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Copyright for students: Copyright for electronic materials

Copyright and the web

As stated elsewhere, all material created and existing in a tangible form is copyrighted.  Material on the web is copyright protected just as paper material is. 

  1. When writing research papers, do not copy directly from websites or other online content without properly citing where the material was posted.   If material is copied in it's entirety (photographs, artwork, charts, etc.), you may need to seek copyright permissions.
  2. When designing websites, blogs or other online content, it's equally important to think about copyright and understand what needs to be cited and what might need permissions from a copyright holder.  
    1. Downloading copyrighted digital material such as music, movies, photos, etc., without permission, may infringe on the rights of the copyright holder.
  3. ​Linking to a website carries no copyright issues since the materials is not being copied but just linked to.  This also provides attribution.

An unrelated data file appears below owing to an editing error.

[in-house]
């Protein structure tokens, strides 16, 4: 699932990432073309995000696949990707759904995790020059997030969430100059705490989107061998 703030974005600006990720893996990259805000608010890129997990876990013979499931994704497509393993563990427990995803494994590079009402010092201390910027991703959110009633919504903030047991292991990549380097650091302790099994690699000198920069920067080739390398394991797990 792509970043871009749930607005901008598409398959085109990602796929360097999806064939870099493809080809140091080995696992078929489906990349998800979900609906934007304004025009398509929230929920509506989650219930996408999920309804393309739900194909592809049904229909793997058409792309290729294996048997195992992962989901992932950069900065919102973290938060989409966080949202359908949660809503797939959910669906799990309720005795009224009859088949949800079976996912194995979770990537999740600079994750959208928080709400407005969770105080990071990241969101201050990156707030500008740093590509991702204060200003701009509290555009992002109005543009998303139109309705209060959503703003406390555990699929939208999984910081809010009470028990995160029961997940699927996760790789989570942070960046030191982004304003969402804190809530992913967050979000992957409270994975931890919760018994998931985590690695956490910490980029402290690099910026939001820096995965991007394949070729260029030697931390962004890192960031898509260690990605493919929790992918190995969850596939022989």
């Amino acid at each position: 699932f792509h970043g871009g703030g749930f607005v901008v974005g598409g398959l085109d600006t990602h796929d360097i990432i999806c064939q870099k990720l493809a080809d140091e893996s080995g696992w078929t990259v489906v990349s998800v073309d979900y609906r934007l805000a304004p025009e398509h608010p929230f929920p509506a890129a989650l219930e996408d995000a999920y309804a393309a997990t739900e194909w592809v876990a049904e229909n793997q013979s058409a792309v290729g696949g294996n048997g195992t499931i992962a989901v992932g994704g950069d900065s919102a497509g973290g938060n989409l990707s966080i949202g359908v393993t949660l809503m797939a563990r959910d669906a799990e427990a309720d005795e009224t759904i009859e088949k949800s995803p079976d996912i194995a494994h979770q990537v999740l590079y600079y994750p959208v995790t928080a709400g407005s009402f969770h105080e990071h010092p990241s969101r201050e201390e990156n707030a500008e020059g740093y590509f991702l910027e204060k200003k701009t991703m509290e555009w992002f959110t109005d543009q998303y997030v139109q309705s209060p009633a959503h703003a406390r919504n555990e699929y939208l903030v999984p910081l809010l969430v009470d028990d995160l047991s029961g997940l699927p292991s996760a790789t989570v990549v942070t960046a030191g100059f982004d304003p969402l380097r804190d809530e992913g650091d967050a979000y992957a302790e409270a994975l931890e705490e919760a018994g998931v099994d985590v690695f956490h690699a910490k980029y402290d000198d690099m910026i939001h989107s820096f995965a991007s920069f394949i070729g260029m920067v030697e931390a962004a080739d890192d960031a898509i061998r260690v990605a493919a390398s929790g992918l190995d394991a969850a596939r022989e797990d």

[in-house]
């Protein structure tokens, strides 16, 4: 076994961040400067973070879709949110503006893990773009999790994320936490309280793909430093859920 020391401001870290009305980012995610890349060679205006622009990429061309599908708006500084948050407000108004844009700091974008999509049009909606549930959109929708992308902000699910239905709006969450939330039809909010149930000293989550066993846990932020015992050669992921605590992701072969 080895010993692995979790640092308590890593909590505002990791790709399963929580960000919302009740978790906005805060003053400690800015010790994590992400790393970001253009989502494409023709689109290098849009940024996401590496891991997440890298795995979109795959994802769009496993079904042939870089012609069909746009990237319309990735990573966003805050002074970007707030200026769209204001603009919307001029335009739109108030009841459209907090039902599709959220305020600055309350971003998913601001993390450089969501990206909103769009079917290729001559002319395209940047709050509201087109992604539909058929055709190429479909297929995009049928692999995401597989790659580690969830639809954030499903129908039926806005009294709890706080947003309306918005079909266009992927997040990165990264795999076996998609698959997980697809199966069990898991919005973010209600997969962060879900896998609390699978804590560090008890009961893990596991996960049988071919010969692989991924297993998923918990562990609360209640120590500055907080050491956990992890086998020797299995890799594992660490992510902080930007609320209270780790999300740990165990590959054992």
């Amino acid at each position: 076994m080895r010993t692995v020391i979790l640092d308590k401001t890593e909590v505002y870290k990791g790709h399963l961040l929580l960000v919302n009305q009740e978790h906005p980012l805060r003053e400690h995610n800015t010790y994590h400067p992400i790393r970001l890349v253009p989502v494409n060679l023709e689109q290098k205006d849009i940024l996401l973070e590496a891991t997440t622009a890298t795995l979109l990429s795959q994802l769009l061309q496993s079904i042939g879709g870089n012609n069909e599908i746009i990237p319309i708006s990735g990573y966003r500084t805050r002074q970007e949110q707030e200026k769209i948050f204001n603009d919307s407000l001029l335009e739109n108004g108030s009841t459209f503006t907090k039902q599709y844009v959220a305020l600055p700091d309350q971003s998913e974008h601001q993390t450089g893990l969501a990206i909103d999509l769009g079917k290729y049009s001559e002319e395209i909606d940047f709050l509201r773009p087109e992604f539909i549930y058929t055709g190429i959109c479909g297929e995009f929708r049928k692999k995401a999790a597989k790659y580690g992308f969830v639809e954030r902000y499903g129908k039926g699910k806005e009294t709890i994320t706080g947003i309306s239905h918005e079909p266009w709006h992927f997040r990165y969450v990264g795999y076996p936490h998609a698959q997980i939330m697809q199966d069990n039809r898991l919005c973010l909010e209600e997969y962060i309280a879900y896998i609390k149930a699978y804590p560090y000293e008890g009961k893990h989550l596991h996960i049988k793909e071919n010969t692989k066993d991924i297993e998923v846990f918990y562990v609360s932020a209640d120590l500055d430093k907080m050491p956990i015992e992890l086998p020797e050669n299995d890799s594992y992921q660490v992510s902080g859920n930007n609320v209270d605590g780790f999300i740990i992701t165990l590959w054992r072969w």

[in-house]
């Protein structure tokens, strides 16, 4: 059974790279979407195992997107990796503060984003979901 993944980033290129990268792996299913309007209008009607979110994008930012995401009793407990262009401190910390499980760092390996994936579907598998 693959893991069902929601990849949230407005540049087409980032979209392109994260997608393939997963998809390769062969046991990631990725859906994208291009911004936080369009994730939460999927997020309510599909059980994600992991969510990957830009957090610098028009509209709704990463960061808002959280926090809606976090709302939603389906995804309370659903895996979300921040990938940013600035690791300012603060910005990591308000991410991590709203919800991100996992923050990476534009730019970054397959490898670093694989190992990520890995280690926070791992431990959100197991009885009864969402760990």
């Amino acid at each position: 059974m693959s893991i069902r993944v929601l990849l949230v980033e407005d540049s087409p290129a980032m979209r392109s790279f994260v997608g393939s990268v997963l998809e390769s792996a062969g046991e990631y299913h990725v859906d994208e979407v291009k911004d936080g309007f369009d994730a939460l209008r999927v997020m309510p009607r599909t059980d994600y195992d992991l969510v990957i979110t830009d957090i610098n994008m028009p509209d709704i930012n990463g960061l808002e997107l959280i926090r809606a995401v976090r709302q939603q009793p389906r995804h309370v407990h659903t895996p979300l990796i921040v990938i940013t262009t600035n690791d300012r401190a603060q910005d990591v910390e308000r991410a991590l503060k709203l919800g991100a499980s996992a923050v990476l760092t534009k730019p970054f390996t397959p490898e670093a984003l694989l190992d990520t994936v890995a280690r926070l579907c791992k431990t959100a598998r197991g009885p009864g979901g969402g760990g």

When in doubt, seek permission for the use and/or look to the fair use exceptions written into the law or link to the material.

Websites: Five Ways to Stay Out of Trouble  and Website Permissions  (Copyright and Fair Use/ Stanford University)

Film making, art and fair use

The video, "Fair Use is Your Friend", from the Center for Social Media, discusses how a fair use exception can, and they feel - should - be interpreted broadly.  The video suggests that it is up to the public to push fair use limits to their fullest rather than pull back and lose the opportunity of using materials for projects that could be considered fair use.

Another short film, "Freedom of Expression" also talks about copyright, the changing role it's playing in a digital age, and the responsibility we share to ensure the continued ability to use copyrighted materials.

Ultimately, it's up to each individual to decide how they wish to proceed when using copyrighted materials.  The law allows a certain amount of leeway but each person has a responsibility to understand copyright and fair use.

What happens if I didn't seek permissions and the copyright holder objects to my use?

It's always smart to have asked for permissions and/or to have considered your fair use arguments prior to using materials.  However, if a copyright  holder objects to your use of his/her work, you will have to remove the material from your website, blog, book, article, etc.